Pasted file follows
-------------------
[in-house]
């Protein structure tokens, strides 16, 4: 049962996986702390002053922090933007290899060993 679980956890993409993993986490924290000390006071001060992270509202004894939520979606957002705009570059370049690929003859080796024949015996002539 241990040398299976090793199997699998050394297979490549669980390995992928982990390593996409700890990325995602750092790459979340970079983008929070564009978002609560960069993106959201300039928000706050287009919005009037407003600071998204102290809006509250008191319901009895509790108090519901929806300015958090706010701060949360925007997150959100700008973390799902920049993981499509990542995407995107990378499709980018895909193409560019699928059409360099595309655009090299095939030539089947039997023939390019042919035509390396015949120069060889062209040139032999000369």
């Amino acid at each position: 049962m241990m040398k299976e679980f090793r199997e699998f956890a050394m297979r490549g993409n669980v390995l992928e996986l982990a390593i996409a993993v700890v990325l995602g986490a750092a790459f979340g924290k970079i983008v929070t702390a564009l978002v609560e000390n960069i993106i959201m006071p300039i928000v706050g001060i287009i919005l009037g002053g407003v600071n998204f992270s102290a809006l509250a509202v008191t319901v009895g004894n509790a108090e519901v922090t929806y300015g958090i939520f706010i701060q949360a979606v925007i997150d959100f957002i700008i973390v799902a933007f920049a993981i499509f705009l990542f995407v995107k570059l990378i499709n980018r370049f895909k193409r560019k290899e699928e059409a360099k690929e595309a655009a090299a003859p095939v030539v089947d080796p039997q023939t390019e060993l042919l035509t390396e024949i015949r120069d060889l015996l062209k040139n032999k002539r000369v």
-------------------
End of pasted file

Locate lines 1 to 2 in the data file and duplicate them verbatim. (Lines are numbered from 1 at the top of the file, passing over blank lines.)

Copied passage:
[in-house]
């Protein structure tokens, strides 16, 4: 049962996986702390002053922090933007290899060993 679980956890993409993993986490924290000390006071001060992270509202004894939520979606957002705009570059370049690929003859080796024949015996002539 241990040398299976090793199997699998050394297979490549669980390995992928982990390593996409700890990325995602750092790459979340970079983008929070564009978002609560960069993106959201300039928000706050287009919005009037407003600071998204102290809006509250008191319901009895509790108090519901929806300015958090706010701060949360925007997150959100700008973390799902920049993981499509990542995407995107990378499709980018895909193409560019699928059409360099595309655009090299095939030539089947039997023939390019042919035509390396015949120069060889062209040139032999000369």